The psychology of color in retail business and branding is, more often than not, a very intricate part of a shop`s marketing strategies. Although it cannot be 100% accurate – let`s say that it is impossible for the colour yellow to trigger the same reaction in all potential customers, as it perceived differently by each and every one of them – one can make somehow logical predictions concerning the nuances used in a shop and the type of customers it may attract.
This is the reason why it is paramount for a retailer to consider the issue from multiple perspectives, as color can prove to be both a faithful ally and a sales booster. Of course, such predictions should not be based solely on subjective grounds – such as individual customers` tendencies – but rather on objective grounds, which refer to the location of a store, or in relation to the preference of the customers as a whole, after having analysed this issue carefully – such as the demographic aspect and the psychographic one.
Location and the color map
The physical location of a store is something not only usually unchangeable, but also often unchoosable. Although it doesn`t represent a huge factor of sales, a perfect mixture of colors, set in the perfect place, is very important for any self-respecting retailer, along of the mixture of sounds, scents etc. If the colors you choose help your store to blend in the landscape and to become a part of it, thus rendering people confident in the quality of the shop, more and more people are likely to enter the doors.
For instance, a tiny corner shop in a quiet neighborhood should not avail of `crazy` colors, like burning red or sparkling yellow, because irrespective of how lovely the combination may seem, it may not be of any conservative local`s liking. For duty-free shops in airports, it is advisable to avail of a wide range of nuances and hues, as visitors come from anywhere and you cannot find any pattern of their preferences. For anything you wish to be eye-catching or attractive, you can use red and pink (but not necessarily together), as these are the most striking hues in the color spectrum.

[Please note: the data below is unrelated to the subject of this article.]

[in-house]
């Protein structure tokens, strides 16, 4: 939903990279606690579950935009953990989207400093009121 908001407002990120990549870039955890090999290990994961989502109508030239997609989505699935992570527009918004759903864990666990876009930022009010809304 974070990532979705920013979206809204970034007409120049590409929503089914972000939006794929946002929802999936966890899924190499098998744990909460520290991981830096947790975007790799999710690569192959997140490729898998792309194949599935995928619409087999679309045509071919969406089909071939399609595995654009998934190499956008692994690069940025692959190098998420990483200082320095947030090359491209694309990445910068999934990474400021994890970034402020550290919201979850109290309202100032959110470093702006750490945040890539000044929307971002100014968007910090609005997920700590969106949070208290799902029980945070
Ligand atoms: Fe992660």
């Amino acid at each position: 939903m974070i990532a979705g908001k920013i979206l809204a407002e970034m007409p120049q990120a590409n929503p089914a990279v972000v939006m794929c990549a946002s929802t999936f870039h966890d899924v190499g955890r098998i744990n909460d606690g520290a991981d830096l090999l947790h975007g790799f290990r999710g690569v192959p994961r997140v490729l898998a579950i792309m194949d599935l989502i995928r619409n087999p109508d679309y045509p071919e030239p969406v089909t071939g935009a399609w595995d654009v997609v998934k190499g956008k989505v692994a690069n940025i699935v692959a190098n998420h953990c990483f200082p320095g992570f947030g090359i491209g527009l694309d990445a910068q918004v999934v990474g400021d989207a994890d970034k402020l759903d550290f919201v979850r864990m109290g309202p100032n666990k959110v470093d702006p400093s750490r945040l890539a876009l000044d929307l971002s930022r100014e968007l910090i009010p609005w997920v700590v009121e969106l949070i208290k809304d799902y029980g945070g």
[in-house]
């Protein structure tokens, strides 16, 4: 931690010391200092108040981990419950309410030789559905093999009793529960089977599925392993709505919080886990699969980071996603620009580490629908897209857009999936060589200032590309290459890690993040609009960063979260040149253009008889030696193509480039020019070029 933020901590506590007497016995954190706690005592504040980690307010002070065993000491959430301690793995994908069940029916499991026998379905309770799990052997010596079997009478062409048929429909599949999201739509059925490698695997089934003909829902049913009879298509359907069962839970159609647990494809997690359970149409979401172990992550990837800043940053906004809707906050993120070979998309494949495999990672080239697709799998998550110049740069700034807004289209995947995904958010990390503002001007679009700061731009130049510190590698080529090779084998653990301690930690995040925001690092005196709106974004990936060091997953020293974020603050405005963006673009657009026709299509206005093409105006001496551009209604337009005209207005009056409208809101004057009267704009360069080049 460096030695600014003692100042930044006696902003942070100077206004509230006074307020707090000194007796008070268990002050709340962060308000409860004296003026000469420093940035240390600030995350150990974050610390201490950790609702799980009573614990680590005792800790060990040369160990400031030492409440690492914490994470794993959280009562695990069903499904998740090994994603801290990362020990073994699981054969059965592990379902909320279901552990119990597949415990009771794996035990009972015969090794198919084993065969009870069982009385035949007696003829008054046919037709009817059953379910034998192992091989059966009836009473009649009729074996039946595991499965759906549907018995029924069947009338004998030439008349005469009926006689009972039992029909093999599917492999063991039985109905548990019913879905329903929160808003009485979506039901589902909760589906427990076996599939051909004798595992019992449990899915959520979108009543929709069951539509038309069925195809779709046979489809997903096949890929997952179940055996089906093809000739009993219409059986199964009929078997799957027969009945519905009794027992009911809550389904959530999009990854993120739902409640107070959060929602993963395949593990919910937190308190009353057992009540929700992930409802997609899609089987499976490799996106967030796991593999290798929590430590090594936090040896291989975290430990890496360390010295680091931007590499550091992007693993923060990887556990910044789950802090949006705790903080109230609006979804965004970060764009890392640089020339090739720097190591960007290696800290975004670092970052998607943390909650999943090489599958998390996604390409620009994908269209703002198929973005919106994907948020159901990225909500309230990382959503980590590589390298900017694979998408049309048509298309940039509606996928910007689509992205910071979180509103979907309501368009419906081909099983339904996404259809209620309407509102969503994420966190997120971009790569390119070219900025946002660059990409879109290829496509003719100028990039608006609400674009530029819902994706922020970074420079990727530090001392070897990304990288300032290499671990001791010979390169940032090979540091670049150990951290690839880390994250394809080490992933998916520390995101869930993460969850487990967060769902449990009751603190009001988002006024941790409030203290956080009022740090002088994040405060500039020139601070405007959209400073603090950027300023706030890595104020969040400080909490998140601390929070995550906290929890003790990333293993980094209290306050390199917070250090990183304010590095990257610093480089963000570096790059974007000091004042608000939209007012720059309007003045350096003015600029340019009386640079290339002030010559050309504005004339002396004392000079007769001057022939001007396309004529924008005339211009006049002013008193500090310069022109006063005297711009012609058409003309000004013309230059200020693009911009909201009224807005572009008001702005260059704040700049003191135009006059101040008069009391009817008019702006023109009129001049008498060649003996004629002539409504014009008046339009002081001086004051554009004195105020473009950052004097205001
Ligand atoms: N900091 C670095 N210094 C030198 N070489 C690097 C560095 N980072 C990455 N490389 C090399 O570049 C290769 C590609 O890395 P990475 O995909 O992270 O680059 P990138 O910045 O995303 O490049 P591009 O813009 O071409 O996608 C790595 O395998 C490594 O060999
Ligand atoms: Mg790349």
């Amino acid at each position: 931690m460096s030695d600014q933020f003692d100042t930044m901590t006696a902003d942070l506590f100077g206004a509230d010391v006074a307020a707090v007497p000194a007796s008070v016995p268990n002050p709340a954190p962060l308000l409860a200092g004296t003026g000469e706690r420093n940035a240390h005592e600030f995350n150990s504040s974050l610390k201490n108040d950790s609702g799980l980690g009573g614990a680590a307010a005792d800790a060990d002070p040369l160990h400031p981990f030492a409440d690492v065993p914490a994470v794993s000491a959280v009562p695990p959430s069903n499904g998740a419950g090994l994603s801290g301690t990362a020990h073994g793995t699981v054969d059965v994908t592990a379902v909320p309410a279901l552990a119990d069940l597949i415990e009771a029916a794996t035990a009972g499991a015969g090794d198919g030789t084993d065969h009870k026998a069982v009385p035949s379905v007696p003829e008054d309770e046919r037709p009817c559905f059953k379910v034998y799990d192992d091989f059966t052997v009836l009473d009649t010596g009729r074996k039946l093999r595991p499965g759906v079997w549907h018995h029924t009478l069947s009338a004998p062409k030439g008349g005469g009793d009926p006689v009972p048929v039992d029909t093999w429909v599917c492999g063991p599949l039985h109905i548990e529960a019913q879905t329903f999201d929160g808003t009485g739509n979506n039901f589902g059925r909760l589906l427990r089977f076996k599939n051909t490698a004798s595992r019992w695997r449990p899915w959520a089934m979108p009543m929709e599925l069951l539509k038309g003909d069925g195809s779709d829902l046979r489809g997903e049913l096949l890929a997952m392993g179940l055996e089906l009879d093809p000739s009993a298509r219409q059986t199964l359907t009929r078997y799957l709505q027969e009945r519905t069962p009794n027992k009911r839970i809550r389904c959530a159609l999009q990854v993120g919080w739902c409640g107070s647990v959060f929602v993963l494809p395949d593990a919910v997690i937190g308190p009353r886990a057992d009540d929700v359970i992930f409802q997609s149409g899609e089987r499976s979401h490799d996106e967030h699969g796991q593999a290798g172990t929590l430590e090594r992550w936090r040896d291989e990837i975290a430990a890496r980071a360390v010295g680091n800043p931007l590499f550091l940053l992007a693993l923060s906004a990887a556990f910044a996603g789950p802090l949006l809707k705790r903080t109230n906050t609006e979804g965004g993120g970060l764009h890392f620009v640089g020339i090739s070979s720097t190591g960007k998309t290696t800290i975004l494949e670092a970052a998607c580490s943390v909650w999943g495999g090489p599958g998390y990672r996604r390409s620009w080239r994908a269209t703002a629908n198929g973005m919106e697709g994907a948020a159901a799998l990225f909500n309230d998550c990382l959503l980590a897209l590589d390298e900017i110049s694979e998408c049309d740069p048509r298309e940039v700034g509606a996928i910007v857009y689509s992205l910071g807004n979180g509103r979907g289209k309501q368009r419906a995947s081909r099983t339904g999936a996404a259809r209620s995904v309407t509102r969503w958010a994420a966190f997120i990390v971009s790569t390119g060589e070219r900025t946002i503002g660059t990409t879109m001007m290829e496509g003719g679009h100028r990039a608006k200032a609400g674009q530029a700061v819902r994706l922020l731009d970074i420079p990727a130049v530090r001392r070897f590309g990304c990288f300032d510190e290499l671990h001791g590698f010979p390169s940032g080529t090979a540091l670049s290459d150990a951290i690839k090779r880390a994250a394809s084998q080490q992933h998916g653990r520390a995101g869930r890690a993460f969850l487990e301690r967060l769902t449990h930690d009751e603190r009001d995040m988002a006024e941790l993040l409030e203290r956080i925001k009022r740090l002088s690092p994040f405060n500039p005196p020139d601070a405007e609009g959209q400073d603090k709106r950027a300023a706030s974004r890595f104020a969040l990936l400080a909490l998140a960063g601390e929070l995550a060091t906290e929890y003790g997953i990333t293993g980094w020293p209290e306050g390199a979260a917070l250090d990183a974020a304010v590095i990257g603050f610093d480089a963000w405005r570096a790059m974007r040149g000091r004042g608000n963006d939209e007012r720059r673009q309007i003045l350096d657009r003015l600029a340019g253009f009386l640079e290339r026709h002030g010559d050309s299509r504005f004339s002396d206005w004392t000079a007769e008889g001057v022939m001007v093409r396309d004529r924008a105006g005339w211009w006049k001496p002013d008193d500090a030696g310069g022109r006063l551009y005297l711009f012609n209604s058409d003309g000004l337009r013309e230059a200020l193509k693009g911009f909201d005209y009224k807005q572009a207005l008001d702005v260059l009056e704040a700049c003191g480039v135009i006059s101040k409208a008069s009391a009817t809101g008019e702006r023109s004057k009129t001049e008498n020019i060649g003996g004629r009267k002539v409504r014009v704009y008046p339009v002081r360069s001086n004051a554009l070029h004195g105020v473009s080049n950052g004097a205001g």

The demographic and psychographic aspects
The density of the population, as well as their values, virtues, and fears (because this is what psychographics study, after all, social and emotional responses and behaviors) can be easily linked with the science of colors in retail. Customers often associate a certain color with a personality type – or with an element of their personality/daily activity – and this is how the process comes to life. Is it relevant to use a balanced color, such as a shade of gray, in a hectic, overcrowded city, with the hope that balance will be exactly what your customers will be looking for?
What about a store in an amusement park, next to the `Haunted Mansion` section? Colors here can have a double function: to prepare the customers for the following trip in the haunted castle, through many shades of black and purple, and to offer veracity to what is happening around. You should ask yourself – does the color fit and match what is being sold? Can this color trigger a certain reaction, desirable or not? Only by answering this question will you become a successful retailer who knows how to manage color in his shops and avail of it to his or her leverage.
Age and gender – relevant to what extent?
The individuality of each customer is relevant as far as age and gender go. It goes without saying that to some age groups, a color is likely to appeal more than to another, especially if we think of the younger generation of consumers. Children are often the decisive factor in their parents` shopping, because who could ever resist a sad, crying kid who wants, explicable or not, a specific product whose colors appeals to them?
This is why most toys, sweets, games and such other children-related products are usually vividly colored, in a multitude of tones (pinks, reds, purples and yellows), whereas adult-oriented products have more `serious` color patterns, exactly with this purpose in mind: to avoid looking childish or poorly designed. However, age isn`t everything, because we can also distinguish the emotional reactions to color of women versus the ones of men.
If most women prefer colors which inspire sophistication, smoothness and glamor (purple, light pink or blue, golden), men are more inclined towards colors which inspire ruggedness, toughness and modernity (electric blue, wooden tones, black and green). According to recent studies, the most gender-neutral color, which appeals to both sexes, is blue, closely followed by light orange. This classification does not apply only to clothing brands, but also to perfumes, personal hygiene products, stationery and even food and beverages etc.
It is undeniable, therefore, that the colour spectrum plays a great role in retail business and is directly linked to customer preference and tendency.
A skilful retailer should consider several aspects when they choose the colours for their branding, products and store display, such as the physical location of the shop, the density of the population, their tendencies as a whole and the numeric superiority of an age or gender group over the other, along with their aesthetic response. Obviously, colors should not be treated separately, but should rather follow color coordination patterns, because a subtle game of harmony and disorder is, after all, the most appealing visual element of any store.